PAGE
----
One day in January 2016, she heard a knock and found state police at her door. Right there and then, Federighi was informed that she was a "ward of the state." The ward of the state means a child who, as determined by the state where the child resides, is a foster child or is in the custody of a public child welfare agency.
Even though Federighi lived on her own, had a job and was supporting herself, a jealous family member got a three-person panel to declare that she was mentally incompetent and unable to handle her own affairs. Nobody on that panel even bothered to check if Federighi was employed.
Federighi lost control of all her finances, making it basically impossible for her to travel. Her car, pets and all personal possessions were confiscated. She had to beg the state-appointed guardian to give her money to buy food. Because of this, she tried to escape by fleeing, but the state police chased her down and threw her into an assisted living home.
Someone was able to help her resettle in Los Angeles, but the legal struggle to regain control of her life drained all her money. She basically lost everything.
In her recent interview on the "Stew Peters Show," Federighi slammed the government for allowing this organized illegal activity in the guardianship system. She agreed with Peters that her inherited money, along with taxpayer dollars, was used to fund her own kidnapping.
"The Department of Children and Families [DCF], which includes Child Protective Services and Adult Protective Services, receives federal funding from the government. And when DCF gets somebody into their custody, they receive additional federal funding for each person. And so it's a huge racketeering, business involving the sheriffs, police, judges, lawyers and guardians," she said. (Related: CPS kidnaps three children after loving family seeks medical help.)
This racket involves insurance, Medicaid, Medicare and social security fraud. Federighi also exposed the Big Government for asking her to sign a document saying that she will not sue the people that did this to her. She said no.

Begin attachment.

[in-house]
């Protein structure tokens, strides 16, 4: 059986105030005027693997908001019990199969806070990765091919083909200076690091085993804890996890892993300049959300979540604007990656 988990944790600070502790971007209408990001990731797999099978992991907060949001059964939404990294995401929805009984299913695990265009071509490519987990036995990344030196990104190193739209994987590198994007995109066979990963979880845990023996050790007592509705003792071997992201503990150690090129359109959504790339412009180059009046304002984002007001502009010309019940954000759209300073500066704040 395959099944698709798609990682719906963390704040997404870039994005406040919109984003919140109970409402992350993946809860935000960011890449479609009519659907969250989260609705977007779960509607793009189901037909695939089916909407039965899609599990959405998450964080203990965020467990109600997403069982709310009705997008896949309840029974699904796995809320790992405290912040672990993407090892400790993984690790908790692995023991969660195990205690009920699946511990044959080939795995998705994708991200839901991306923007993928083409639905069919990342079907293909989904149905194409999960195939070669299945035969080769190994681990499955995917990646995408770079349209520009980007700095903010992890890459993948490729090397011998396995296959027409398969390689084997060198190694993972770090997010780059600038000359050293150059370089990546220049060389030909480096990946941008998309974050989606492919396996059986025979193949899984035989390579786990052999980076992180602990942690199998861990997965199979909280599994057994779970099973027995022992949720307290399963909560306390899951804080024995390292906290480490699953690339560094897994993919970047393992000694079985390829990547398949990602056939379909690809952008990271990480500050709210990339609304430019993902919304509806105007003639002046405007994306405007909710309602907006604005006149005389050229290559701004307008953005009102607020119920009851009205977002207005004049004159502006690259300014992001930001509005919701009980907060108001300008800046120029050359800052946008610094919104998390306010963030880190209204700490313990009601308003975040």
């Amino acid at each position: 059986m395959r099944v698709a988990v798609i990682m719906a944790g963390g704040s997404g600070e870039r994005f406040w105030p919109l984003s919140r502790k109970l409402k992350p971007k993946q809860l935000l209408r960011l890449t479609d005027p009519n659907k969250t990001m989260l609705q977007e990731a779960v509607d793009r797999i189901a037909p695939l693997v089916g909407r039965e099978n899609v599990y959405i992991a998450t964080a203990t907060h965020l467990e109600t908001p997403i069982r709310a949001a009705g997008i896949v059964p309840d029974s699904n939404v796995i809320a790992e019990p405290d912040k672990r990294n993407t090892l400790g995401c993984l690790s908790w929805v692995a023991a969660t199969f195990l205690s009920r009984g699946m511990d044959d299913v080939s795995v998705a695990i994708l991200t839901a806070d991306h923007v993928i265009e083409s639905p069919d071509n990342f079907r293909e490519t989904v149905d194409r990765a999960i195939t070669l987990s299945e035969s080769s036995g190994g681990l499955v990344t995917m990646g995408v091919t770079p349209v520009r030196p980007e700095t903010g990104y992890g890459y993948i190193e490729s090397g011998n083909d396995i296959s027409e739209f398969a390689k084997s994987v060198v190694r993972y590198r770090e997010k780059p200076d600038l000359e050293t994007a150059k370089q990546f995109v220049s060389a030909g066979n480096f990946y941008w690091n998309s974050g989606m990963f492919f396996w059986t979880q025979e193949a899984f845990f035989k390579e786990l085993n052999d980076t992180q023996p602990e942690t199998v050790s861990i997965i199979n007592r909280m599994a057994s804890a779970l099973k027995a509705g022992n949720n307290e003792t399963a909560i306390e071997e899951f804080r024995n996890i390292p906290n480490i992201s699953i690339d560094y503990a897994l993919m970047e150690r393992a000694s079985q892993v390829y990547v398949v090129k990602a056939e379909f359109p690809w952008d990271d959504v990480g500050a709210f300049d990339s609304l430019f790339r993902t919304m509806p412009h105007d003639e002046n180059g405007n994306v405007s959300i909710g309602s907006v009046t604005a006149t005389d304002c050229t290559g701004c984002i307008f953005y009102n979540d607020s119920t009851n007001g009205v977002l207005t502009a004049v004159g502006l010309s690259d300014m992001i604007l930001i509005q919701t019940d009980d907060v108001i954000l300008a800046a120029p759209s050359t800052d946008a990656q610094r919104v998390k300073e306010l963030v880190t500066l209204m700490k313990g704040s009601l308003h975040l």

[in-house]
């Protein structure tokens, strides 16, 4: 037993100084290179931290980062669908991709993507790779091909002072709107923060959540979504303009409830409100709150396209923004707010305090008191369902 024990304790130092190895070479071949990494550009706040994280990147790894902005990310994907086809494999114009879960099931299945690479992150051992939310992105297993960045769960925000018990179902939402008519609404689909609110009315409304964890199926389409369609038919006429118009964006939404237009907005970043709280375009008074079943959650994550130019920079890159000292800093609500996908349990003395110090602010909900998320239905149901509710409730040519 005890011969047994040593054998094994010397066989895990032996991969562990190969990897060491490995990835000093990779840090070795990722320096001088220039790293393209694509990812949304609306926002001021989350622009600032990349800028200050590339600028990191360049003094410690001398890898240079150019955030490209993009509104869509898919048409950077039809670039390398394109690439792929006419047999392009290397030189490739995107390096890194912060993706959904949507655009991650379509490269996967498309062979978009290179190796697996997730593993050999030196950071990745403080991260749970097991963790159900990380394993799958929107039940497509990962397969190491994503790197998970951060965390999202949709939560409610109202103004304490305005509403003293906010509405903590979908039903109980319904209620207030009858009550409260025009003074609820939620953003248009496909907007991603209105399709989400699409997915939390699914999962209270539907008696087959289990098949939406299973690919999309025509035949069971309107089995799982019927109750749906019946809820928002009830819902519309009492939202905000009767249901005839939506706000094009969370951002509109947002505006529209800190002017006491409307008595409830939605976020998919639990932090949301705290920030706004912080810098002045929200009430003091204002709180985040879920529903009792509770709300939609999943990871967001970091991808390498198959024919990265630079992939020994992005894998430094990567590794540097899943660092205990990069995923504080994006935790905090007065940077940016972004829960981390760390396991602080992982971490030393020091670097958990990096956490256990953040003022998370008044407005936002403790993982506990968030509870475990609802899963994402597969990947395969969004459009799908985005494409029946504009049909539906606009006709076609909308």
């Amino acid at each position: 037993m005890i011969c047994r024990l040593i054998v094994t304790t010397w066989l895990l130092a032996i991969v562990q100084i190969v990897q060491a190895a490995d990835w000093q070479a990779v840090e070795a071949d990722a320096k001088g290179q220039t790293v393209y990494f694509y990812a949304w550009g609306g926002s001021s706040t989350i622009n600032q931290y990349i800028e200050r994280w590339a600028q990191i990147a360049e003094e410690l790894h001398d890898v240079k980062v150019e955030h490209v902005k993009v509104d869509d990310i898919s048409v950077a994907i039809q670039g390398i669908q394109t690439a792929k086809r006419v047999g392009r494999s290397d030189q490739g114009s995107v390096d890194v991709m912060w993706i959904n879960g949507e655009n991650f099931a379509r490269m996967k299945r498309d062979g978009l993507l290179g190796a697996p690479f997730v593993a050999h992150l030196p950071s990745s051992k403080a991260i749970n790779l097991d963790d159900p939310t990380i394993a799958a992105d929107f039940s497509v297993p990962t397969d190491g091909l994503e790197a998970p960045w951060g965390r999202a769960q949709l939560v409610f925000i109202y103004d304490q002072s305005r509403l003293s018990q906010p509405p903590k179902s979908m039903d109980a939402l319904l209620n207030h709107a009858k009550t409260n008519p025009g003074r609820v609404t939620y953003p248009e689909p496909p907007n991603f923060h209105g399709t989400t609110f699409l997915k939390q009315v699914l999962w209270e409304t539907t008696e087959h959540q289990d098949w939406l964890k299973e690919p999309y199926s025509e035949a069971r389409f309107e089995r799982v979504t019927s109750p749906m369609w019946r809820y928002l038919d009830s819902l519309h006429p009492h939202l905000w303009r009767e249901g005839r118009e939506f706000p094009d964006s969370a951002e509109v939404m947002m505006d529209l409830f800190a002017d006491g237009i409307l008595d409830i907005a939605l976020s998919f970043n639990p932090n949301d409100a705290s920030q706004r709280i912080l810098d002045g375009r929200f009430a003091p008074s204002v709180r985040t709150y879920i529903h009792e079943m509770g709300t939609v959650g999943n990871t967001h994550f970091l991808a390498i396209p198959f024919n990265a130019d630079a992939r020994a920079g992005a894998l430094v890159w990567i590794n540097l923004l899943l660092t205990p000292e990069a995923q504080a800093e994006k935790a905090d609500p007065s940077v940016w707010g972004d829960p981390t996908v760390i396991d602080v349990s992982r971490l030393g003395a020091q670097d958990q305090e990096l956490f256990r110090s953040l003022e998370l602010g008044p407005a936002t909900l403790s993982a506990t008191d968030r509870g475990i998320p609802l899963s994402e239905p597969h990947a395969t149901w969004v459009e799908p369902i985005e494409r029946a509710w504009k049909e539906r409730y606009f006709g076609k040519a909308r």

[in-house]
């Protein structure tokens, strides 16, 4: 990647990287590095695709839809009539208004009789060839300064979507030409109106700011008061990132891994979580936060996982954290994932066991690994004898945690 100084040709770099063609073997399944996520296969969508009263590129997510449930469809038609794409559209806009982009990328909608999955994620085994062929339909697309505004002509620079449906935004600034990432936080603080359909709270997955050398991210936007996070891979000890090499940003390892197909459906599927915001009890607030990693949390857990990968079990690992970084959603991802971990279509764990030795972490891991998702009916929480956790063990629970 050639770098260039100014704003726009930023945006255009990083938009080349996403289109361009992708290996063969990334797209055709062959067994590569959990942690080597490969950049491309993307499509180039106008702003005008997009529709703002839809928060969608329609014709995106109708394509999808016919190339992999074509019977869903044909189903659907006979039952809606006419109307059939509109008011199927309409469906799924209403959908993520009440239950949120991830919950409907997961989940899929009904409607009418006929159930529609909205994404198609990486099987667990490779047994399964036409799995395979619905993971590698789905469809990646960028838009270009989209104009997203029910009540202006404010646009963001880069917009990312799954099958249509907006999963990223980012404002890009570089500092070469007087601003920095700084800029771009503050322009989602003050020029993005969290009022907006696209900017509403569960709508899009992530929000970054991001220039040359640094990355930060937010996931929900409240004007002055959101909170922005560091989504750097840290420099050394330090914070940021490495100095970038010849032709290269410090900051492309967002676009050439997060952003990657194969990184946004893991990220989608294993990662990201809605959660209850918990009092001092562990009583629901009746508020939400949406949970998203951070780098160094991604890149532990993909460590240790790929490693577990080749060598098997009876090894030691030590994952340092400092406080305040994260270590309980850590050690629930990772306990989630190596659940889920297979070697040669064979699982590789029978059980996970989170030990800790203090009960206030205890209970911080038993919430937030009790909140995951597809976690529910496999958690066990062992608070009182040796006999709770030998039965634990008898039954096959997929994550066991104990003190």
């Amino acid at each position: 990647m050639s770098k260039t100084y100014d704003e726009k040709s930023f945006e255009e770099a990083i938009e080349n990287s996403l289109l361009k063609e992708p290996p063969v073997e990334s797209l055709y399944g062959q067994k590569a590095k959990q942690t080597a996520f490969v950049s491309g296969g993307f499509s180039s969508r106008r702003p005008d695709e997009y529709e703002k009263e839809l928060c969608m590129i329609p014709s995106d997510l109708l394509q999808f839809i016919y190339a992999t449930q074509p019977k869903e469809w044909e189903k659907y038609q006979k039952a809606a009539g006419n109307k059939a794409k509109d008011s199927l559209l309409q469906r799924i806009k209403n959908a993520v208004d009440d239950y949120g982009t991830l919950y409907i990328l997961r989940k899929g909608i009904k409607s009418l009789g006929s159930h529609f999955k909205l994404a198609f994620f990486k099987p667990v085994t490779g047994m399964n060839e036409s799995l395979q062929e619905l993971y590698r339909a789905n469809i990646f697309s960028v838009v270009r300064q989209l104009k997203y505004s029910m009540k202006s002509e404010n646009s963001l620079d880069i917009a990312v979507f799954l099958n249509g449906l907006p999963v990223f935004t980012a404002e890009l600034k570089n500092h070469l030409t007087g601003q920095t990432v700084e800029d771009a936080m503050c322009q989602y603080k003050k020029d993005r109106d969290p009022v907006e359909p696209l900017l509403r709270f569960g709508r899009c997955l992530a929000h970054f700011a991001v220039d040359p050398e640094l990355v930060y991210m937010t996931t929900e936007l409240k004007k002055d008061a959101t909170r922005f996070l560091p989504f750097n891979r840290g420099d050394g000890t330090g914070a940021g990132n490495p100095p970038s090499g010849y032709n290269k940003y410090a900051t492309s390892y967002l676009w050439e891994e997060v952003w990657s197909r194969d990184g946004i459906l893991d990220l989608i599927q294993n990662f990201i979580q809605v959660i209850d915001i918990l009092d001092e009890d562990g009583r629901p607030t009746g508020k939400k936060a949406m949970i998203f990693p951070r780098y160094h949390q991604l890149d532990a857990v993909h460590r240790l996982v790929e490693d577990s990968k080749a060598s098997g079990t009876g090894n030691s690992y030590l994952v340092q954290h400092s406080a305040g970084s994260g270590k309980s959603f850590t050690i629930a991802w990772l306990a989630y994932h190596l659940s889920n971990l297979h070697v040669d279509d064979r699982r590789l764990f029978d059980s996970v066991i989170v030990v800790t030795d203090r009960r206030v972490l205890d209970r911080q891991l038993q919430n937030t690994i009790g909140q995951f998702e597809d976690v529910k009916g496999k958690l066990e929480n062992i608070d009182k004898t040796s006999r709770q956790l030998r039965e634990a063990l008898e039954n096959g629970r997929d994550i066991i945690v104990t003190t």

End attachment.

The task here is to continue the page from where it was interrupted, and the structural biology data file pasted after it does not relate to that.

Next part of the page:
"So obviously, they know that they did wrong, they know that they're breaking the law," Peters pointed out.
Being one of the leaders of the USA Citizens Guardianship Task Force, Federighi is now fighting to change America's guardianship laws and procedures to make sure that government-backed kidnappings can never happen again.
Back in February, Federighi and two other victims and advocates sent a petition titled "Abolish all Commission Codes for Guardianship/Conservatorship from Legislation Law Books" to the Senate, Congress, and President Joe Biden.
"I found a couple of other victims in Collier County, Peggy Dupree and Betty Gosnell, who were also kidnapped into fraudulent guardianships in 2020," she said.
Dupree is suing the county as well. She didn't lose her estate, but she lost her son. Her autistic son was treated by a doctor without her consent. She lost custody of her son when she alerted the authorities regarding this.
"It's not just about the money, it's about exposing how corrupt these guardianships are, and how it exposes the vulnerable and the weak," Dupree said in an interview with Fox4.
Apparently, lawyers are afraid to touch such cases.
"Lawyers are afraid they'll be disbarred or sanctioned, and they demand like a $40,000 retainer fee. Our three cases combined could be a Racketeer Influenced and Corrupt Organizations (RICO) case and would earn a lawyer millions of dollars," she said.
Guardianship is governed by state law and each state has its own set of guardianship laws. The Uniform Guardianship, Conservatorship and Other Protective Arrangements Act, a model act developed by the Uniform Law Commission, uses the term guardian for a person appointed by a court to manage the care and wellbeing of another person; and conservator for a person appointed by the court to manage the property of another person.
However, states use those terms differently. California, for example, uses the term conservator for someone appointed to make personal and financial decisions for an adult.
The guardianship typically ends when the individual dies. Courts may also terminate the guardianship when the person's condition improves and he or she no longer requires the help of a guardian; the person’s support systems improve and a less restrictive alternative can be used to meet the individual's needs; and there is evidence to show that the person does not need a guardian.
The individual can petition the court to request that the guardianship be terminated, or at least modified to regain some of the rights.
Visit Corruption.news for more news about the government's illegal organized operations.
Watch the full segment of "The Stew Peters Show" below.
This video is from The Prisoner channel on Brighteon.com.